Germany

Karen Allendoerfer ravena at cco.caltech.edu
Fri Oct 10 10:05:23 EST 1997


In article <61kq76$2jc at zam201.zam.kfa-juelich.de>,
Sabine Dippel wrote:
>
>To those who had pretty bad experiences a while ago: things are getting slightly
>better. Meaning that there now are people (sort of ombudsman - is there a word
>like ombudswoman?) that officially are supposed to deal with this sort of thing
>if it occurs. Normally, every university department is supposed to have one. 
>Still, I assume that many women don't dare complain, because there is a big
>likelihood that nothing will happen, except making the woman concerned a 
>"troublemaker" in the eyes of her colleagues and superiors. 
>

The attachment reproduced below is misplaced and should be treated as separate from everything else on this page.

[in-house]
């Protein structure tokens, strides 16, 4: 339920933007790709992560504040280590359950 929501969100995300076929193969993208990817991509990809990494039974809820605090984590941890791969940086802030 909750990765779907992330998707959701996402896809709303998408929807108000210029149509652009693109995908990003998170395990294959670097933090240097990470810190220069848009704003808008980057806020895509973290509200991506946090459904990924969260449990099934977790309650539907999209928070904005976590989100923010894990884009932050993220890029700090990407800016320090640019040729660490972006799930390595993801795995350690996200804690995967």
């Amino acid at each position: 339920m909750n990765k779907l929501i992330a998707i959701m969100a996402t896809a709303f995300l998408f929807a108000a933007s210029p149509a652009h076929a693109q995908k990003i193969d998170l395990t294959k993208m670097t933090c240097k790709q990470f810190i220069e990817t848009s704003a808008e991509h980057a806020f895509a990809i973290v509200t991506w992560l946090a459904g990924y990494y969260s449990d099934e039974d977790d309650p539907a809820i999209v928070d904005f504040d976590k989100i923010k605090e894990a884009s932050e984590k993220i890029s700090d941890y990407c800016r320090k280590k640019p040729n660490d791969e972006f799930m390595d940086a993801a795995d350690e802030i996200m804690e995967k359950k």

This is the sort of thing I was thinking of when I said that it sounded like
German women were faced now with what American women were faced with 20 years
ago.  When I started graduate school, 10 years ago, I heard stories 
about male professors at U.S. institutions that were similar to the horror
stories described here--professors sleeping with students or throwing them
out of the lab for rejecting the professors' advances (and the ombudsman
doing essentially nothing constructive, the professor gets tenure and
the student is labeled a trouble maker).  I would like to hope that these are
isolated incidents at this point.

>Coming back to the problem women face in science in general -- that's one of 
>my pet peeves. As Karen mentioned already, yes, an extremely strong cultural 
>bias exists agains day-care. This has even greater consequences than it might
>seem at first sight. 

I believe it.  In Germany the store opening hours were also against
working women--there was never a store open in the evening or on weekends--
was it assumed that every household had a full-time stay-at-home
shopper, able to do marketing between 9 and 5 on weekdays?  But that
is changing too, I found when I visited Germany this year.

Karen




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